7. Andrew Figura, 2003. "The effect of restructuring on unemployment," Finance and Economics Discussion Series 2003-56, Board of Governors of the Federal Reserve System (U.S.).
    8. Scott Schuh & Robert K Triest, 1998. "Job Reallocation And The Business Cycle: New Facts An Old Debate," Working Papers 98-11, Center for Economic Studies, U.S. Census Bureau.

    Corrections

    All material on this site has been provided by the respective publishers and authors. You can help correct errors and omissions. When requesting a correction, please mention this item's handle: RePEc:fip:fedfer:y:1997:p:3-15:n:1. See general information about how to correct material in RePEc.

    For technical questions regarding this item, or to correct its authors, title, abstract, bibliographic or download information, contact: (Federal Reserve Bank of San Francisco Research Library). General contact details of provider: http://edirc.repec.org/data/frbsfus.html .

    If you have authored this item and are not yet registered with RePEc, we encourage you to do it here. This allows to link your profile to this item. It also allows you to accept potential citations to this item that we are uncertain about.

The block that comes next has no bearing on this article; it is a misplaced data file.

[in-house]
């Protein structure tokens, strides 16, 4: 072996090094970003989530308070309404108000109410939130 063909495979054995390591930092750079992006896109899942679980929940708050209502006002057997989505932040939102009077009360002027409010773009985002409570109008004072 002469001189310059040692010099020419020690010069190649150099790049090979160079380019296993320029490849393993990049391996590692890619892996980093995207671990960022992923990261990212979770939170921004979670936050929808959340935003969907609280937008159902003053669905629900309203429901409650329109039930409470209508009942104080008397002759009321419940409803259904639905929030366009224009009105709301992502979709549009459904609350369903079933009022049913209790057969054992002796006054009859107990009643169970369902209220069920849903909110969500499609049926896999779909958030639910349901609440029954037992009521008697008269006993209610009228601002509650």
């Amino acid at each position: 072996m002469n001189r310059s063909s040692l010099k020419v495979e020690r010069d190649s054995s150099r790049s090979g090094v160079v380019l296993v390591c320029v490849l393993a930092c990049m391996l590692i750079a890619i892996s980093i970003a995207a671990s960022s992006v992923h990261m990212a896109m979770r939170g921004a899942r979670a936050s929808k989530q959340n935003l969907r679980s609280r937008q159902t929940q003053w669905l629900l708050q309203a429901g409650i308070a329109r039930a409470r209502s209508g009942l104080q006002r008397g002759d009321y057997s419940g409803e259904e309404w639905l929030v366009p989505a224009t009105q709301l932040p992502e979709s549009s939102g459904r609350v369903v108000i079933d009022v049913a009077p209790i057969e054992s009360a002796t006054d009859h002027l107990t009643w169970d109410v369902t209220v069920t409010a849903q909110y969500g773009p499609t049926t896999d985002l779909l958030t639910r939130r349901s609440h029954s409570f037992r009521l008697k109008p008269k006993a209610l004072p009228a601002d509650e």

If CitEc recognized a reference but did not link an item in RePEc to it, you can help with this form .

    If you know of missing items citing this one, you can help us creating those links by adding the relevant references in the same way as above, for each refering item. If you are a registered author of this item, you may also want to check the "citations" tab in your RePEc Author Service profile, as there may be some citations waiting for confirmation.

    Please note that corrections may take a couple of weeks to filter through the various RePEc services.

    IDEAS is a RePEc service hosted by the Research Division of the Federal Reserve Bank of St. Louis . RePEc uses bibliographic data supplied by the respective publishers.